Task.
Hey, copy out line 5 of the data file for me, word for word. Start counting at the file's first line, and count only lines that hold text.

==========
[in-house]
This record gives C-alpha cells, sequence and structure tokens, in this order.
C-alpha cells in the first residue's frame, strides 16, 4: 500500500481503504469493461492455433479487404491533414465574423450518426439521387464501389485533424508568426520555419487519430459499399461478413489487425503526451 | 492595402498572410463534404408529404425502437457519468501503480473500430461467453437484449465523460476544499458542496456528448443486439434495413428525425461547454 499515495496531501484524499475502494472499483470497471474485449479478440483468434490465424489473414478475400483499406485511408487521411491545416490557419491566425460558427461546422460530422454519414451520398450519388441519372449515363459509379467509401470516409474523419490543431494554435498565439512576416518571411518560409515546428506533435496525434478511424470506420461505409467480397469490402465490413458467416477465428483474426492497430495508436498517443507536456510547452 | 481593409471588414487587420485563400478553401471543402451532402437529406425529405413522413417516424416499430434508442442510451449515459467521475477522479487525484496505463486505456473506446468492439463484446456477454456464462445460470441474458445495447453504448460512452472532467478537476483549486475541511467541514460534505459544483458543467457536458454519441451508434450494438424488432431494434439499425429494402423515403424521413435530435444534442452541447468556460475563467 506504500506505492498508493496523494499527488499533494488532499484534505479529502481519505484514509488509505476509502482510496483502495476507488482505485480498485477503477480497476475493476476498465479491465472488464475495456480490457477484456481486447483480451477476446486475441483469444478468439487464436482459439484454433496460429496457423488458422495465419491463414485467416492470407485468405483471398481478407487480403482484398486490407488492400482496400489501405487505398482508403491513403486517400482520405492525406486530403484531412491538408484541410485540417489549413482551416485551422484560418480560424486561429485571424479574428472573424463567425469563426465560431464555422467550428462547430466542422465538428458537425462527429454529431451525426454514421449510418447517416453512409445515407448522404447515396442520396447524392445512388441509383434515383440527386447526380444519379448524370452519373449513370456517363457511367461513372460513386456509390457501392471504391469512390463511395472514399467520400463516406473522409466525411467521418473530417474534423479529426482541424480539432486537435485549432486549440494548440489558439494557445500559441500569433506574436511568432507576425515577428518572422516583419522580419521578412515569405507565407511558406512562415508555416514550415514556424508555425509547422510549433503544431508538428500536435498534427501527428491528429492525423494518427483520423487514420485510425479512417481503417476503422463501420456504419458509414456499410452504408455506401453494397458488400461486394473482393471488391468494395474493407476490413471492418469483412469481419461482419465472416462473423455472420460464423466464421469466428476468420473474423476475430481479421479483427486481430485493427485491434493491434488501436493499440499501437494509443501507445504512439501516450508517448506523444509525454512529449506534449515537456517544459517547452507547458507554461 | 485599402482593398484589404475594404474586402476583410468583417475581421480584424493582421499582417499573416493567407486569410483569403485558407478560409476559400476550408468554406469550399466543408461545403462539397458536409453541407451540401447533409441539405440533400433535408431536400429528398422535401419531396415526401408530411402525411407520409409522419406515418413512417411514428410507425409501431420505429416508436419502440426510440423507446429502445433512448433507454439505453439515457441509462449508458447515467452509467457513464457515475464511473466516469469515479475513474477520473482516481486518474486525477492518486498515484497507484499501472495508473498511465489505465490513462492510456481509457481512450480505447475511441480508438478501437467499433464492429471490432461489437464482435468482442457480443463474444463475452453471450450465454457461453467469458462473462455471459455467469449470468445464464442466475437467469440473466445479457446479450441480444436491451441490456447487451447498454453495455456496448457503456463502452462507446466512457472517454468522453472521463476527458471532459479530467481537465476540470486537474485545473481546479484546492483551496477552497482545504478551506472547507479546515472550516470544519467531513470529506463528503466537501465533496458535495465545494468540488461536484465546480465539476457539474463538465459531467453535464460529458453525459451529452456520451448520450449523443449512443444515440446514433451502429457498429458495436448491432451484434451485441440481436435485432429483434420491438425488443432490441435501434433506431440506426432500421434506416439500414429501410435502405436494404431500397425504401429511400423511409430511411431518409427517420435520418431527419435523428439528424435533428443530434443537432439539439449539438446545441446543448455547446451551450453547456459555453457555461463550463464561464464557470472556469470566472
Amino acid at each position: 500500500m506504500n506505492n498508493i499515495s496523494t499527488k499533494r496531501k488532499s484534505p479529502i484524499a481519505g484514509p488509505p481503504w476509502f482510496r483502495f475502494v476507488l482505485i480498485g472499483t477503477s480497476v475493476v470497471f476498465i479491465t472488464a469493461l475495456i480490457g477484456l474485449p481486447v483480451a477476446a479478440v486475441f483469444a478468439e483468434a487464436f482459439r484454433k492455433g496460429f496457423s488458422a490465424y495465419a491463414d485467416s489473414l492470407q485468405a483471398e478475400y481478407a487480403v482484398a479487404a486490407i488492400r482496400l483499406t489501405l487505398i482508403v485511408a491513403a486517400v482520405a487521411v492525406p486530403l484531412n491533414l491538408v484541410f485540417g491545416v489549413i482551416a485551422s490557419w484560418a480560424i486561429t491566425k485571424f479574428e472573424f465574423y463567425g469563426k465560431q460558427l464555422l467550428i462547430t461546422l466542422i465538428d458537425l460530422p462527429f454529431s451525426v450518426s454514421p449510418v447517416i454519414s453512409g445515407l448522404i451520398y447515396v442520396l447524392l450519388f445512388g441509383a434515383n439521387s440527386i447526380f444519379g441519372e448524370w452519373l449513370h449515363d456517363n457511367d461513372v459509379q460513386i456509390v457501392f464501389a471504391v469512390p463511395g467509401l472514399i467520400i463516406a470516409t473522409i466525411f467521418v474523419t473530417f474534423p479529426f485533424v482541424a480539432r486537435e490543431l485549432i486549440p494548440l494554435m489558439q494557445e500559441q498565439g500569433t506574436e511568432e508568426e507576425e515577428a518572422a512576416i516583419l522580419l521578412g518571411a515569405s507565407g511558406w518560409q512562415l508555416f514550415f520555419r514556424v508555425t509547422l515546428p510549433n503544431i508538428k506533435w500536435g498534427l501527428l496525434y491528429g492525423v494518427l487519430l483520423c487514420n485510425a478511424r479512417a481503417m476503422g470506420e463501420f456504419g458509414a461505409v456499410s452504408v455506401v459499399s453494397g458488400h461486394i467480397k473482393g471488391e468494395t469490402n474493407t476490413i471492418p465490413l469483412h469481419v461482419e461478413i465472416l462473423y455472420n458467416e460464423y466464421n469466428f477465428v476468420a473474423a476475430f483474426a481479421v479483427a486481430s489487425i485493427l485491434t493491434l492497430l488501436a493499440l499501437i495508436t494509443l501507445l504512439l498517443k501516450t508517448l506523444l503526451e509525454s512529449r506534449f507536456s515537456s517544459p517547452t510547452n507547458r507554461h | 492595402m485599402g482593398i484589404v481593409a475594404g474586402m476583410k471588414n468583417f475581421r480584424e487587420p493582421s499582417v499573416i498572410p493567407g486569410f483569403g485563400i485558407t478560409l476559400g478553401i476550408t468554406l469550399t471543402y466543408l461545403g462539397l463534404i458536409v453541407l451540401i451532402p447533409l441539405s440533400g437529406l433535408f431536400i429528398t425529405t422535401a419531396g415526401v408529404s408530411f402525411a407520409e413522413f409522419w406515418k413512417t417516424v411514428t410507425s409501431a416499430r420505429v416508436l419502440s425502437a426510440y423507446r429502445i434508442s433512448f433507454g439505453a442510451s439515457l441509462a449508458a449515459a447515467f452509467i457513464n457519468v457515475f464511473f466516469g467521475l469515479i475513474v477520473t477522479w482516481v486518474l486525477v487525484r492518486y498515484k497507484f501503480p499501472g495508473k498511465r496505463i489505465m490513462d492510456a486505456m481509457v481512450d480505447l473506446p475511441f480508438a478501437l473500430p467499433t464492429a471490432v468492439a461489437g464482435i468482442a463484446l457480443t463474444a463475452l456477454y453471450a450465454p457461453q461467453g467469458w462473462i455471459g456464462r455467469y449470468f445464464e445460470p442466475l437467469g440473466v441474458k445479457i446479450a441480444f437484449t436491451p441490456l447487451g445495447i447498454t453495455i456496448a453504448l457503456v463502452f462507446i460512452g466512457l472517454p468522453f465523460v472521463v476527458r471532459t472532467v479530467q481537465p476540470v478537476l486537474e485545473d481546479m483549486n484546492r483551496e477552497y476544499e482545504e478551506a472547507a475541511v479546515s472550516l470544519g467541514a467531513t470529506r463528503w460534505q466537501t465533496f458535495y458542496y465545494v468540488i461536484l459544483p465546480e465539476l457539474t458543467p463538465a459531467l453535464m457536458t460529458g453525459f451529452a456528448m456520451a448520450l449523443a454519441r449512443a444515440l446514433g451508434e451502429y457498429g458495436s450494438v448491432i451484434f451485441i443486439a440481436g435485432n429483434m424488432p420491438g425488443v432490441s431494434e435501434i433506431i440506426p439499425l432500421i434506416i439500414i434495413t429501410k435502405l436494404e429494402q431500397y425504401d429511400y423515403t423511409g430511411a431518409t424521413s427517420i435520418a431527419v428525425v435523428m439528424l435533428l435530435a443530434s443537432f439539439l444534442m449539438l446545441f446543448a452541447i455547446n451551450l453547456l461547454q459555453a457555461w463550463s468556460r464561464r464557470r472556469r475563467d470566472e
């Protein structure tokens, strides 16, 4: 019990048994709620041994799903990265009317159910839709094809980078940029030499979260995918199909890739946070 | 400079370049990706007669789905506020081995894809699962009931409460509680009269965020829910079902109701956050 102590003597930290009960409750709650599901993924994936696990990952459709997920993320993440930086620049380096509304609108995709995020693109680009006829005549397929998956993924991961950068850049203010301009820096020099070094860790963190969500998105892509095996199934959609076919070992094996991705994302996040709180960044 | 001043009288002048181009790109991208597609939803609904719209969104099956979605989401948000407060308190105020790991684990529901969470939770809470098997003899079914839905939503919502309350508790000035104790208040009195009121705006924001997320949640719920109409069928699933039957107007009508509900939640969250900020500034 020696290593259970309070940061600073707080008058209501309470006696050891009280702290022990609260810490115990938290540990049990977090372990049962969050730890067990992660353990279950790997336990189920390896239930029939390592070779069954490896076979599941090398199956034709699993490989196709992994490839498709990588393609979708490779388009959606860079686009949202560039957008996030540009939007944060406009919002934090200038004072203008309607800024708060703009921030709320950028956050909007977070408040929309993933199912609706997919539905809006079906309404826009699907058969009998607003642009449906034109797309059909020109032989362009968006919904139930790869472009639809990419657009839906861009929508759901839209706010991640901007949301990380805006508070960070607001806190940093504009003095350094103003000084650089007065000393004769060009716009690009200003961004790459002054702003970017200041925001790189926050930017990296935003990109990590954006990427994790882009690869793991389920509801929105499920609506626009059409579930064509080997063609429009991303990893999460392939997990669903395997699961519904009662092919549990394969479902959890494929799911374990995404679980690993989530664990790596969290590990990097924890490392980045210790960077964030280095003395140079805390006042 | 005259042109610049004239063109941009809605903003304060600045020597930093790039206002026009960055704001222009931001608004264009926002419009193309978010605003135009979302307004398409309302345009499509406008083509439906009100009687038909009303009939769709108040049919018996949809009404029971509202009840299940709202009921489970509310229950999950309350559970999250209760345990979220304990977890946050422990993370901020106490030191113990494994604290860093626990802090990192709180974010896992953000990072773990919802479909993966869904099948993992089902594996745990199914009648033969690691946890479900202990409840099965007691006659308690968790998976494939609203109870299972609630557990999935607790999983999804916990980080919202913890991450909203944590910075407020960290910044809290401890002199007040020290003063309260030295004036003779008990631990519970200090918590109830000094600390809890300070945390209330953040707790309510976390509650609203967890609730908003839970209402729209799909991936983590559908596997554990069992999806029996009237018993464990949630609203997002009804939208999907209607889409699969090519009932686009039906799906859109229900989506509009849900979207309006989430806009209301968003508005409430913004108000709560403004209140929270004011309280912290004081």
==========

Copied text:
């Protein structure tokens, strides 16, 4: 019990048994709620041994799903990265009317159910839709094809980078940029030499979260995918199909890739946070 | 400079370049990706007669789905506020081995894809699962009931409460509680009269965020829910079902109701956050 102590003597930290009960409750709650599901993924994936696990990952459709997920993320993440930086620049380096509304609108995709995020693109680009006829005549397929998956993924991961950068850049203010301009820096020099070094860790963190969500998105892509095996199934959609076919070992094996991705994302996040709180960044 | 001043009288002048181009790109991208597609939803609904719209969104099956979605989401948000407060308190105020790991684990529901969470939770809470098997003899079914839905939503919502309350508790000035104790208040009195009121705006924001997320949640719920109409069928699933039957107007009508509900939640969250900020500034 020696290593259970309070940061600073707080008058209501309470006696050891009280702290022990609260810490115990938290540990049990977090372990049962969050730890067990992660353990279950790997336990189920390896239930029939390592070779069954490896076979599941090398199956034709699993490989196709992994490839498709990588393609979708490779388009959606860079686009949202560039957008996030540009939007944060406009919002934090200038004072203008309607800024708060703009921030709320950028956050909007977070408040929309993933199912609706997919539905809006079906309404826009699907058969009998607003642009449906034109797309059909020109032989362009968006919904139930790869472009639809990419657009839906861009929508759901839209706010991640901007949301990380805006508070960070607001806190940093504009003095350094103003000084650089007065000393004769060009716009690009200003961004790459002054702003970017200041925001790189926050930017990296935003990109990590954006990427994790882009690869793991389920509801929105499920609506626009059409579930064509080997063609429009991303990893999460392939997990669903395997699961519904009662092919549990394969479902959890494929799911374990995404679980690993989530664990790596969290590990990097924890490392980045210790960077964030280095003395140079805390006042 | 005259042109610049004239063109941009809605903003304060600045020597930093790039206002026009960055704001222009931001608004264009926002419009193309978010605003135009979302307004398409309302345009499509406008083509439906009100009687038909009303009939769709108040049919018996949809009404029971509202009840299940709202009921489970509310229950999950309350559970999250209760345990979220304990977890946050422990993370901020106490030191113990494994604290860093626990802090990192709180974010896992953000990072773990919802479909993966869904099948993992089902594996745990199914009648033969690691946890479900202990409840099965007691006659308690968790998976494939609203109870299972609630557990999935607790999983999804916990980080919202913890991450909203944590910075407020960290910044809290401890002199007040020290003063309260030295004036003779008990631990519970200090918590109830000094600390809890300070945390209330953040707790309510976390509650609203967890609730908003839970209402729209799909991936983590559908596997554990069992999806029996009237018993464990949630609203997002009804939208999907209607889409699969090519009932686009039906799906859109229900989506509009849900979207309006989430806009209301968003508005409430913004108000709560403004209140929270004011309280912290004081």